There is growing awareness and concerns about the mountains of discarded garments that wind up in developing countries as Western economies attempt to outsource their waste disposal. Michael Walker looks at initiatives that aim to provide a more circular economy solution


Compared to paper, recycling of textiles is rather in its infancy. According to Texaid, a European organisation based in Switzerland for ‘the ecological collection, sorting and recycling of used textiles’, out of some 7.5 million tonnes of textiles discarded every year in Europe, only 30 – 35% are collected separately and of that quantity, only 15 – 20% are sorted by medium and larger sorting facilities within the EU. After sorting, 60% still qualify as wearable clothes, but after a second or third collection loop, all garment textiles become unwearable sooner or later.

As a result, it’s increasingly important to look at ways that outworn garments can be reused as a feedstock for the manufacture of new fabrics rather than down the value chain to alternative uses or worse – and more usually – incinerated or sent to landfill. Texaid notes that ‘the textile recycling value chain is not yet mature, but we are on the verge of a turning point, as different fibre-recycling technologies are deployed on a large scale’; it suggests that if the textile recycling industry could reach a recycling rate of 18 – 26% of gross textile waste in 2030, this could have an economic, social and environmental value in the range of €3.5 – €4.5 billion in that year.

A McKinsey report released in 2022, Scaling textile recycling in Europe – turning waste into value, was the source for these figures and the report further notes that CO2 emissions could be reduced by 4 million tons, as well as creating some 15,000 new jobs in Europe.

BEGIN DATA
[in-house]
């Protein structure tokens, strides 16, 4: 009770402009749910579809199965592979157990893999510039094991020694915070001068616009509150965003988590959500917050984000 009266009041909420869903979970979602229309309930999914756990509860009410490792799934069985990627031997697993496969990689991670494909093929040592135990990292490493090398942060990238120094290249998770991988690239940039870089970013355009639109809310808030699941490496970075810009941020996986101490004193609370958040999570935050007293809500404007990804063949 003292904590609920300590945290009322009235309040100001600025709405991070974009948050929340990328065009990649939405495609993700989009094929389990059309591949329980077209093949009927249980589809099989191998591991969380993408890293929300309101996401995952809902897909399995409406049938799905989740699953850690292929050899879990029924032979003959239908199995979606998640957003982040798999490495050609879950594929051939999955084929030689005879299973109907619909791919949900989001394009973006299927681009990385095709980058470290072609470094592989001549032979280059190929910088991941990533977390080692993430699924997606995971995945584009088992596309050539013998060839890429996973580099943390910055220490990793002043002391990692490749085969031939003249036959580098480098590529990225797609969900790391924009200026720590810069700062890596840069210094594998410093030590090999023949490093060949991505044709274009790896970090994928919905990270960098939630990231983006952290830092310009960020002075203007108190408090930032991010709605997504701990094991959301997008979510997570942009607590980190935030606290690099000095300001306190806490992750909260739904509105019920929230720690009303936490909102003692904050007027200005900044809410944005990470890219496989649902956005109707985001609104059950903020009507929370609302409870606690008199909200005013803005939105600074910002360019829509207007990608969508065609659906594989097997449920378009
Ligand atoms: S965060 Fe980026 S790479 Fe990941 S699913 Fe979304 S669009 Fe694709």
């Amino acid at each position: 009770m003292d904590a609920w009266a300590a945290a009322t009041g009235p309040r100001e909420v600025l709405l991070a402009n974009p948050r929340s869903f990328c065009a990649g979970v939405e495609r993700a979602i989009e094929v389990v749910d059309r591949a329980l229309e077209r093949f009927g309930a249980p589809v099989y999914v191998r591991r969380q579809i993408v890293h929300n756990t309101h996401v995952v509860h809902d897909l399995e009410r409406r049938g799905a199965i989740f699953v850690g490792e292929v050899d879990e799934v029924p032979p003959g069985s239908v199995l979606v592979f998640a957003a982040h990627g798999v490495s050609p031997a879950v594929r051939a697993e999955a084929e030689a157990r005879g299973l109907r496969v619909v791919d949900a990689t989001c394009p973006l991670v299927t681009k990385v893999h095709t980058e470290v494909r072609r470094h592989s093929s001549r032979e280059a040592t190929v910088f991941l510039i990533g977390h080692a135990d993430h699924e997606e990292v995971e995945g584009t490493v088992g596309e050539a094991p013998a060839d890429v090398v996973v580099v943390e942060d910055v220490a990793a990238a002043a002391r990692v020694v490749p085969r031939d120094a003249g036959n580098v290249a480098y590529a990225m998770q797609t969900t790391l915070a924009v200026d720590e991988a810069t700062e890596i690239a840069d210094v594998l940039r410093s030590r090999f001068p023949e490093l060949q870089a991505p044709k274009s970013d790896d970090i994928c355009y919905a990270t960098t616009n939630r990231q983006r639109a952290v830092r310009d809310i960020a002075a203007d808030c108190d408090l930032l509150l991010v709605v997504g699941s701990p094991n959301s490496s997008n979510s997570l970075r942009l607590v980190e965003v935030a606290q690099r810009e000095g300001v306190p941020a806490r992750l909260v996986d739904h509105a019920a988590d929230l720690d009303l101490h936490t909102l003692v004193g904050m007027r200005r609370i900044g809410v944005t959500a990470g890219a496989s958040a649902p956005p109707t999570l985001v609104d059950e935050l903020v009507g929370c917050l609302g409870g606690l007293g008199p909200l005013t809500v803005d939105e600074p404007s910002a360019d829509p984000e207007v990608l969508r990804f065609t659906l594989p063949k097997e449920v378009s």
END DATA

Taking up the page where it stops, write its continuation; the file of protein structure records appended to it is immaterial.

However, there is some work to do to get there. As with any type of recycling, segregation of materials into different types that suit the different recycling processes is one of the key requirements to operate cost-efficiently at scale. McKinsey states ‘Textile waste must be sorted using quality-oriented criteria, buttons and zippers removed, and fibre compositions clearly identified. Many products comprised of mixed fibres pose a problem for fibre-to-fibre recycling for which there is not yet a solution.’

While McKinsey estimates a total investment across the entire value chain of some €6 – €7 billion is needed, including development of new and existing processes for recycling/reclaiming materials as well as more sorting and recycling sites, it also suggests that a possible annual return of 20 to 25% could be achieved, so there should be a financial incentive as well as an environmental one.


Scaling up

Texaid has initiated a ‘transform textile waste into feedstock’ project which aims to deliver a ‘sorting factory’ blueprint to meet the needs of fibre-to-fibre recycling. The organisation has also committed to building and operating scalable sorting facilities across Europe, the first with a capacity of 50,000 tonnes, by the end of 2024.

‘This project will enable real scalable sorting in a sense of sorting 4.0,’ said Martin Böschen, CEO of Texaid. ‘In order to reach that target we are starting with a technology assessment, followed by a demo pant before going to full scale by the end of next year’. A wide range of companies including Concordia, CuRe Technology, Decathlon, Inditex, Indorama Ventures, L’Atelier des Matières, Lenzing, Marchi & Fildi, PurFi, Södra, Worn Again and others are taking part in the project to jointly evaluate technologies and the business case for scaled sorting for reuse and recycling.